As politicians in both parties pat themselves on the backs for averting yet another government shutdown after a deal was reached Monday evening on disaster funding, it’s instructive look at what that fight tells us about Congress, comity and the 2012 election.
That Congress was willing to even raise the specter of a government shutdown — if a deal wasn’t reached on the disaster money the funding mechanism for the federal government would have run out on Friday — so soon after a fight over the debt-ceiling that proved politically disastrous for both parties tells us two important things.
1. The two parties in Congress don’t agree on much of anything. It’s hard to see the FEMA funding fight as anything but a debate on principle given the paltry amount of money at stake. (To be clear: We would gladly take the $2.6 billion in question but when compared to the totality of spending by the federal government, it’s a paucity.)
What 2011 has proven is that the two parties carry widely divergent views about nearly every issue but especially the right way to turn around the nation's struggling economy.
Republicans see cutting spending and tackling entitlements like Social Security and Medicare as the right path and anything involving raising taxes as a non-starter. Democrats advocate a combination of spending cuts and tax increases with any major changes to entitlement programs regarded as anathema.
House Speaker John Boehner (Ohio) summed up the chasm between the two sides nicely following his speech at the Economic Club of Washington earlier this month.
“While we have a good relationship, sometimes the conversations that we have would be like two groups of people from two different planets who barely understand each other,” Boehner said of President Obama and Democrats. “And I don’t mean it in a derogatory way, but there’s a reason why you’d have two major political parties with big disagreements.”
There’s lot and lots of reasons for the widely disparate views the two parties in Congress now hold but one major one is that the 2010 election not only elected dozens of tea-party aligned fiscal conservatives but also saw the defeat of scads of moderate and conservative Democrats — a reality that means the two parties are now far more grouped at the far end of their own ideological spectrums making deal-making less likely.
2. Both parties are waiting until the 2012 election for a sign from voters. Politicians are a reactive species. (While most people deride pols for being reactive, any job in which your career is entirely dependent on the will of the people would probably make anyone reactive.) And, politicians can be forgiven for wondering just what the heck the American public wants right now.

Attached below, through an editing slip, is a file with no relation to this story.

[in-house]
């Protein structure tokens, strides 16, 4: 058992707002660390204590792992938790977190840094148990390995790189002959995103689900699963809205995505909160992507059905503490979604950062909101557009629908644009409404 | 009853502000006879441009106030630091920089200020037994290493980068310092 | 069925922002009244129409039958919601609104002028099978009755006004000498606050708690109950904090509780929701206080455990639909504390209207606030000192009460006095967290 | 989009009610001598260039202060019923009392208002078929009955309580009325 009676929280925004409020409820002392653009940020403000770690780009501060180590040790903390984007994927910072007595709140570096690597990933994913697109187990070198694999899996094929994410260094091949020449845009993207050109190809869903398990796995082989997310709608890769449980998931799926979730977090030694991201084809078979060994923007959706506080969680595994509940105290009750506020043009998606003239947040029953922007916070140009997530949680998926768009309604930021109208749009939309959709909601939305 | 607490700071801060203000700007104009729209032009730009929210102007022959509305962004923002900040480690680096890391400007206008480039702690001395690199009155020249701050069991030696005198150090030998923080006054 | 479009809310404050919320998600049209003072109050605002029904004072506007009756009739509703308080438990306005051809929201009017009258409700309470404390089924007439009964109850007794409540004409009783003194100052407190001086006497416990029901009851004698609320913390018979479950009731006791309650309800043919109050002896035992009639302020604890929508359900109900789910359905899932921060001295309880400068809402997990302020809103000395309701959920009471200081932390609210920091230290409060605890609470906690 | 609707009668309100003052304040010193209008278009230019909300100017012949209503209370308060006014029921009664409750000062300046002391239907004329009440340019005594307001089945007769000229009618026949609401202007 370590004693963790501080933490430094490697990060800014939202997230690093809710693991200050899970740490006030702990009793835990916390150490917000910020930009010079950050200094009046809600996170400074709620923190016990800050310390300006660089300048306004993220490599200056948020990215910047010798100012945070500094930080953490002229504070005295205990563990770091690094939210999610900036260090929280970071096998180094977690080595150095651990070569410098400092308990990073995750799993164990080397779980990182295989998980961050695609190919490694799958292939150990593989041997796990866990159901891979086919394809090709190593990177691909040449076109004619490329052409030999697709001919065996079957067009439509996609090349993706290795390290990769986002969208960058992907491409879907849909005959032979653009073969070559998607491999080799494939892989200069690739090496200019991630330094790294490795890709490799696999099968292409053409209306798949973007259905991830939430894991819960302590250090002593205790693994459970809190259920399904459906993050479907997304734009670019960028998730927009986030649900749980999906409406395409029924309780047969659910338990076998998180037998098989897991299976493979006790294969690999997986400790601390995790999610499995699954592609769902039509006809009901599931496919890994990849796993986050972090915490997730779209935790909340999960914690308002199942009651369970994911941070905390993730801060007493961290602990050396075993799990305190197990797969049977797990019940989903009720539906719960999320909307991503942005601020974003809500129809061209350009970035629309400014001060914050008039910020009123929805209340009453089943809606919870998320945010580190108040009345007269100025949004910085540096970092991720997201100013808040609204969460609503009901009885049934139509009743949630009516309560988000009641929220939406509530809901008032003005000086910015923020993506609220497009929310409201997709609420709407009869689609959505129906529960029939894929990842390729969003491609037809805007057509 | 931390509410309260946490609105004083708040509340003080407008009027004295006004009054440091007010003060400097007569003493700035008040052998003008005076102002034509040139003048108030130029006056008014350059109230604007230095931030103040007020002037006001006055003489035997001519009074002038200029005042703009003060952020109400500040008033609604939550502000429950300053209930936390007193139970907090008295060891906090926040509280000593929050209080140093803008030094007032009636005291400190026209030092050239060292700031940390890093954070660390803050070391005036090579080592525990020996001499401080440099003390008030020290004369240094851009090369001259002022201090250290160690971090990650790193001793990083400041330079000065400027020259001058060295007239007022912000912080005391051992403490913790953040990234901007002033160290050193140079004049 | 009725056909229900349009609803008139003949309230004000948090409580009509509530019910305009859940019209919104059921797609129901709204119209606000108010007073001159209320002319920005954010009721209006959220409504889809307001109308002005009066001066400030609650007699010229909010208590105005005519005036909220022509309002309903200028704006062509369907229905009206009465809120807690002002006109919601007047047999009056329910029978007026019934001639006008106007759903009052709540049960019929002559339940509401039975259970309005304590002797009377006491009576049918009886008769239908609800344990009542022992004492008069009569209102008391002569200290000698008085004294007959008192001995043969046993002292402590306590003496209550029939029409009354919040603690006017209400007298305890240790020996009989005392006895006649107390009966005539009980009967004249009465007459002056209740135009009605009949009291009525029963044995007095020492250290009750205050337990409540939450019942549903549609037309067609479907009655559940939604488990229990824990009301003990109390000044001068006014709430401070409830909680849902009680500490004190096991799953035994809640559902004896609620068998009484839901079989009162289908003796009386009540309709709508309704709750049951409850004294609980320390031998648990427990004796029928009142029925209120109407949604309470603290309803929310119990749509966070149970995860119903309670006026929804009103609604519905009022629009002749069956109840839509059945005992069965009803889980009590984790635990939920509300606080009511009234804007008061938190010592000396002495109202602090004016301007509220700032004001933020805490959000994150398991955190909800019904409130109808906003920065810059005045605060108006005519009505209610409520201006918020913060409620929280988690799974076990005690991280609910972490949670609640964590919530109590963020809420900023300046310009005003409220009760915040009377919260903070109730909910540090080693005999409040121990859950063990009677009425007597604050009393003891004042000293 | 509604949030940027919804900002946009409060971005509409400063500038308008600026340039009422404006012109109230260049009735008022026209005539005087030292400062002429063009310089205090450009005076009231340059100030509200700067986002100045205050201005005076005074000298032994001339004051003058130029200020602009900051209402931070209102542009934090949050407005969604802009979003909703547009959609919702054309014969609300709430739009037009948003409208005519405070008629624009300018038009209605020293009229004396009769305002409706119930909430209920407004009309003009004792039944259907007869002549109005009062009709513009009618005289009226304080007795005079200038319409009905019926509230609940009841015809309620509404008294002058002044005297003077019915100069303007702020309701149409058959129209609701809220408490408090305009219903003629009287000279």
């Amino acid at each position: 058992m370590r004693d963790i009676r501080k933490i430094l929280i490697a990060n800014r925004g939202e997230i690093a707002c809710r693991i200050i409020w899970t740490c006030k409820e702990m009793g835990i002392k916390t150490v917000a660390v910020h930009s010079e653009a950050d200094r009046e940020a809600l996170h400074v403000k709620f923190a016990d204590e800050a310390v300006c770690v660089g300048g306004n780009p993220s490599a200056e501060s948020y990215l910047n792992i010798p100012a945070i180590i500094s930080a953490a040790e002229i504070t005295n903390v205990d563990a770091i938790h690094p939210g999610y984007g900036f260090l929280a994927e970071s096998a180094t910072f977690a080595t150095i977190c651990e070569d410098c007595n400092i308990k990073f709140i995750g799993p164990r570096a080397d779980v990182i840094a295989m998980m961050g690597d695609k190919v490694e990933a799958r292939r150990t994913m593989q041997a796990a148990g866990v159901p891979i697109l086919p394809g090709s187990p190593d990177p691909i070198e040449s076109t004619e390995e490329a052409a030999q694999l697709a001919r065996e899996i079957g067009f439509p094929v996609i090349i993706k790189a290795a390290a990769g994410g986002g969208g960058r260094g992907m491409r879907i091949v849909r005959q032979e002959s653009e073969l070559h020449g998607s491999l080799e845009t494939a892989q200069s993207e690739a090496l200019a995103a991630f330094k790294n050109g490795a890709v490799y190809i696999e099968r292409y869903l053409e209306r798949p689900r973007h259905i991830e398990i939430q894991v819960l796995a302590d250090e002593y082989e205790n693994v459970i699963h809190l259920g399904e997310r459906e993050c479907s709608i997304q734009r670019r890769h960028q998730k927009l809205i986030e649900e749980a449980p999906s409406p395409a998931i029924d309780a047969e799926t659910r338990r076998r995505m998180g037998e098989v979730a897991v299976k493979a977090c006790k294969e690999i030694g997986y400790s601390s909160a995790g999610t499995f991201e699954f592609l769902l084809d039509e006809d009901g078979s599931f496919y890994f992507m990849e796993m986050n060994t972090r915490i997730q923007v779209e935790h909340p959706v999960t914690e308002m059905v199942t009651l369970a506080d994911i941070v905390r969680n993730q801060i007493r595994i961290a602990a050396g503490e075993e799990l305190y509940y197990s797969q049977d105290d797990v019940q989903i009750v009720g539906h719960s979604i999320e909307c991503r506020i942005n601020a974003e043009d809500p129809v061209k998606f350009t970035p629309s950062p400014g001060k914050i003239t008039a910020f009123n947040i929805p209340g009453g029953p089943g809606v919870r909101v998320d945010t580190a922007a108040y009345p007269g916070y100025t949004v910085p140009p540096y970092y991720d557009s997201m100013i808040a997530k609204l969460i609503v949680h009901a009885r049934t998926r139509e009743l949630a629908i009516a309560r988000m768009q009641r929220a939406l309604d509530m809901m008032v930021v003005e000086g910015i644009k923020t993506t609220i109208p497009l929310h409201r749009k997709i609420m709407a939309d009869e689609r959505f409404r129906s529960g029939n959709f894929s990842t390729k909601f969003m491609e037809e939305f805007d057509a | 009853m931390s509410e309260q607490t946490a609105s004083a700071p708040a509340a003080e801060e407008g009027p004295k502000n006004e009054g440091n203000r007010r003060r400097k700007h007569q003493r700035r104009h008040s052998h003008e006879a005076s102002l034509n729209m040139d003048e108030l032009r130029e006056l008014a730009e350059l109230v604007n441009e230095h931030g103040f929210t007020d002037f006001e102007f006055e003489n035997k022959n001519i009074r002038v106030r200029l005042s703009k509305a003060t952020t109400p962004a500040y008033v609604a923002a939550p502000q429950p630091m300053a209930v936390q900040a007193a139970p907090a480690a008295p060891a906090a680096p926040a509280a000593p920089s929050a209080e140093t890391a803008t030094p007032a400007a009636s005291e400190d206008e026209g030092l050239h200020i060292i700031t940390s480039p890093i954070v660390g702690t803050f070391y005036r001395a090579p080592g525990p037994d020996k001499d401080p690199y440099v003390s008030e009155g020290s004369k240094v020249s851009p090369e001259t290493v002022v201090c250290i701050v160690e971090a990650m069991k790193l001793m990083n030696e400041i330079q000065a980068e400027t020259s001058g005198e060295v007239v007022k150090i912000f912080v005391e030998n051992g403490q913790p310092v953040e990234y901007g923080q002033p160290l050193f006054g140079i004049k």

In 2008, voters seemed to send a clear mandate to President Obama as he won 53 percent of the national vote and 365 electoral votes, a massive victory by the 50-50 standards of the past decade. But, two years later, voters handed Obama and his party a major setback — giving Republicans control of the U.S. House and delivering sweeping victories to the GOP at the state and local level.
(One stat that tells you everything you need to know about the difficulty of predicting what the electorate wants: In the 2006 midterm election, independents went for Democratic House candidates by 18 points; four years later they went for Republican candidates by 19 points.)
Almost a year into divided government in Washington, it’s no more clear what the public wants. Congress is at record low job approval numbers but so is President Obama. Large swaths of the public see politics as fundamentally broken and are rapidly losing faith (if they haven’t already lost it) in government’s ability to fix it.
A new CNN/Opinion Research Corporation poll showed 56 percent saying that Republican policies will move the country in the wrong direction and 53 percent saying the same of the policies advocated by Democrats in Congress. Hello no-win situation!
So, do voters want more government? Less? Something less clear cut and more situational when it comes to government’s proper role? The truth is that politicians just don’t know the answer. And they are all waiting until the 2012 election for a final — or at least newer — verdict from voters.
Add up points number one and two and you get the death of bipartisanship — at least until the 113th Congress convenes in 2013. (Worth reading: New York magazine’s Frank Rich on how bipartisanship is way overrated.)
There is absolutely no incentive — and hasn’t been for several years — for a politician (of either party) to step outside of their partisan comfort zone and reach across the aisle since it’s not clear that anyone would reach back or that’s even what voters want.
“The mere notion of bipartisanship appears to be dead right now,” said Jef Pollock, a New York based Democratic consultant. “We’re already in campaign season. The window for bipartisanship has come and gone.... we may need a good election now to tip the scales into solutions.”
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